The Best of Amazing Stories: The 1927 Anthology (Amazing Stories Classics)

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9781503307759: The Best of Amazing Stories: The 1927 Anthology (Amazing Stories Classics)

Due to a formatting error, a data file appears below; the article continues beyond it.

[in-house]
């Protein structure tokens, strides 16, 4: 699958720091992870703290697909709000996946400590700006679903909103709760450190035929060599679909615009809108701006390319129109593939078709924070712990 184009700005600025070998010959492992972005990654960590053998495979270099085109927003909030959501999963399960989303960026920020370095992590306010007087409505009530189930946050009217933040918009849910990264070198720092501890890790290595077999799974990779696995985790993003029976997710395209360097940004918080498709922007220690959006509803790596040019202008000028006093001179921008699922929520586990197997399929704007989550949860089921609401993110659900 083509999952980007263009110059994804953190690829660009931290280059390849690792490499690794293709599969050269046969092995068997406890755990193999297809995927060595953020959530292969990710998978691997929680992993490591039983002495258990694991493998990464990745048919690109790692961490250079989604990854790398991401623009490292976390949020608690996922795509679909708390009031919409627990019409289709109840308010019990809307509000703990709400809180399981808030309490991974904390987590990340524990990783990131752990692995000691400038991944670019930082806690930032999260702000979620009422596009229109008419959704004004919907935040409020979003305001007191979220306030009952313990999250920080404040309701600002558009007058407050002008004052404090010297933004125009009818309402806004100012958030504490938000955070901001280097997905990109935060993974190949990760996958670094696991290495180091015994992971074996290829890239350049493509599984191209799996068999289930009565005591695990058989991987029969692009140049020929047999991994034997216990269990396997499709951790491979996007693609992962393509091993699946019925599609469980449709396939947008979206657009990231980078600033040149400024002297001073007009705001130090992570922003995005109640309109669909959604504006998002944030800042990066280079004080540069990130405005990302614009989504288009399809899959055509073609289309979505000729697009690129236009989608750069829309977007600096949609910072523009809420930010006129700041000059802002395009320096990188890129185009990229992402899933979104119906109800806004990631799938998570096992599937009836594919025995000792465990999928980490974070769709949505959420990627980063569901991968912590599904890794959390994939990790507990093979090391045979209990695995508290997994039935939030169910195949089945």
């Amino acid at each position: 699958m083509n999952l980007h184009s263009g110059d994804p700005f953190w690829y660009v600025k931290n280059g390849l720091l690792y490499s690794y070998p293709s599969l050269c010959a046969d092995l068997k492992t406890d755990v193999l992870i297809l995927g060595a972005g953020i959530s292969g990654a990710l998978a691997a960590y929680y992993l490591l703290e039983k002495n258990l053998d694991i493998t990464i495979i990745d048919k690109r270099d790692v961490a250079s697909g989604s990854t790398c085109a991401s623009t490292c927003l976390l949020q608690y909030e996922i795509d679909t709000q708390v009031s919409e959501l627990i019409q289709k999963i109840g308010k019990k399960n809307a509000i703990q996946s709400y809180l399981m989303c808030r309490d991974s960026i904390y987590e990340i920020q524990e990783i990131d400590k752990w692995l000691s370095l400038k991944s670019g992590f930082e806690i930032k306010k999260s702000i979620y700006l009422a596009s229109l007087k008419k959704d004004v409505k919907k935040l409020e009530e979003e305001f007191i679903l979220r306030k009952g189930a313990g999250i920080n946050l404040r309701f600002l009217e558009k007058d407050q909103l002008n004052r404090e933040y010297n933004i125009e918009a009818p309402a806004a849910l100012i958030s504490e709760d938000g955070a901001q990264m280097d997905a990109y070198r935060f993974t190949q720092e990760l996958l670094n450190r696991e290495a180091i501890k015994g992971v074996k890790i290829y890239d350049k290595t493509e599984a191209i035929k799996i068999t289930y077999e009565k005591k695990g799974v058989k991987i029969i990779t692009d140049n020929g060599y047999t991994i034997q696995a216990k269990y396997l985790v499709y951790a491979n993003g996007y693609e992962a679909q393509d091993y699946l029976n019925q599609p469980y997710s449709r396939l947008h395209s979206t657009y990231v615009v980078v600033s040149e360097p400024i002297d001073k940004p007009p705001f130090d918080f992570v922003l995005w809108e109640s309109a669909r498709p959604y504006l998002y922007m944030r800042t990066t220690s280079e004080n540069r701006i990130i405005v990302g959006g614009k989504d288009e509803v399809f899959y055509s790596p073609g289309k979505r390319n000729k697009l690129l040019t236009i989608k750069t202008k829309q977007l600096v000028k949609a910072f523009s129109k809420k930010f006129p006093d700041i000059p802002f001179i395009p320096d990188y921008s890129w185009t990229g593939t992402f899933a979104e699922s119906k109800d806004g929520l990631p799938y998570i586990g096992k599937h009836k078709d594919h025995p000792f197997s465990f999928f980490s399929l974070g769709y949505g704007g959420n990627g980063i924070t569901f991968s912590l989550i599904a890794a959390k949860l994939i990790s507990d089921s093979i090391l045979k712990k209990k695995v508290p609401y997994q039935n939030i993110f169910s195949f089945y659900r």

1927 was a banner year for Amazing Stories. For Amazing’s second year, Gernsback knew he would have to find more new writers with up-to-date science fictional ideas. And in 1927, Gernsback succeeded in spades, introducing not only a bumper crop of new authors and fresh stories, but also four brand spanking new tropes, to the nascent world of science fiction. In 1927 A. Hyatt Verrill’s “Plague of the Living Dead,” wasn’t just another story of bloodthirsty zombies on the hunt, made more credible with a scientific rationale for their existence—it’s the first such story ever! Pretty cool! But Gernsback was just getting warmed up. The 1927 Amazing Stories was also the first publication to introduce the work of the now-legendary fantasist H. P. Lovecraft to a mass audience. Though often mistaken as a writer of supernatural fiction, Lovecraft was actually a science fiction author, whose famed evil gods—the Great Old Ones such as Cthulhu, Azathoth, Yog-Sothoth, and Nyarlathotep—were not gods at all, but highly advanced aliens inspired by Lovecraft’s readings of the new discoveries of Eddington, Einstein, and other early 20th century scientists. But Gernsback wasn’t finished yet. He also introduced the work of a man whom the magazine’s readers would consider one of the leading science fiction writers of its first decade: Miles J. Breuer, M.D. Although physician Brewer would become famed for mind-bending stories of conceptual breakthrough, usually facing mortals with dimensional dilemmas—such as “The Gosstak and the Doshes” and “The Captured Cross-Section”—his debut in Amazing, “The Man with the Strange Head,” took a different tack and its appearance would mark the birth of yet another trope: that of a man who extends his life and strength through the creation of a mechanical body may also have served as a direct inspiration for Ironman’s suit. And fourteen months after his inaugural issue and only six months after he began his push to fill Amazing with new writers and stories, Gernsback introduced the first woman author to appear in the pages of a science fiction magazine, Claire Winger Harris—and she introduced “TheFate of the Poseidonia, the first story in which the Earth is saved not by a hero but a heroine, a pacesetter tale whose style, characterization and superior storytelling would only be equaled by the best of Amazing’s male writers during its first decade. But, these four classics aren't the only first-rate stories Gernsback could boast of in 1927, and in this anthology you will find six more bests from that year, including “Retreat to Mars” by Cecil B. White—an “idea story” with a kicker—and Benjamin Witwer's “Radio Mates” which, unlike so many scientific-device-leads-our-hero-to-a-princess-in-need-of-rescue stories, offers a touch of romance between equals. Then, with “Advanced Chemistry” by Jack G. Huekels, we see not only the first story about chemistry in an sf magazine—but a story which has achieved a fame of its own in scientific circles, and been reprinted in scientifically-themed anthologies as well as textbooks over the years. Bob Olsen's “The Four-Dimensional Roller-Press” is a dimensional romp, with a nod to Edwin Abbott's Flatland, that proved so popular with readers that four further “Four-Dimensional” sequels were demanded. “The Machine Man of Ardathia” was one of the youthful Forrest J Ackerman's favorite stories—and some years later he considered it a high honor to be allowed to collaborate with the author, Francis Flagg. Though bound to stir unease in many readers, “The Tissue Culture King” by biologist Julian Huxley (brother of Aldous), is easily one of the most gracefully written stories ever printed in a Gernsback publication. And, as a special treat for modern readers, we have paired each story with the original illustrations—most by the immortal Frank R. Paul, surely the first man to be paid to envision a new aspect of a new future every single day.

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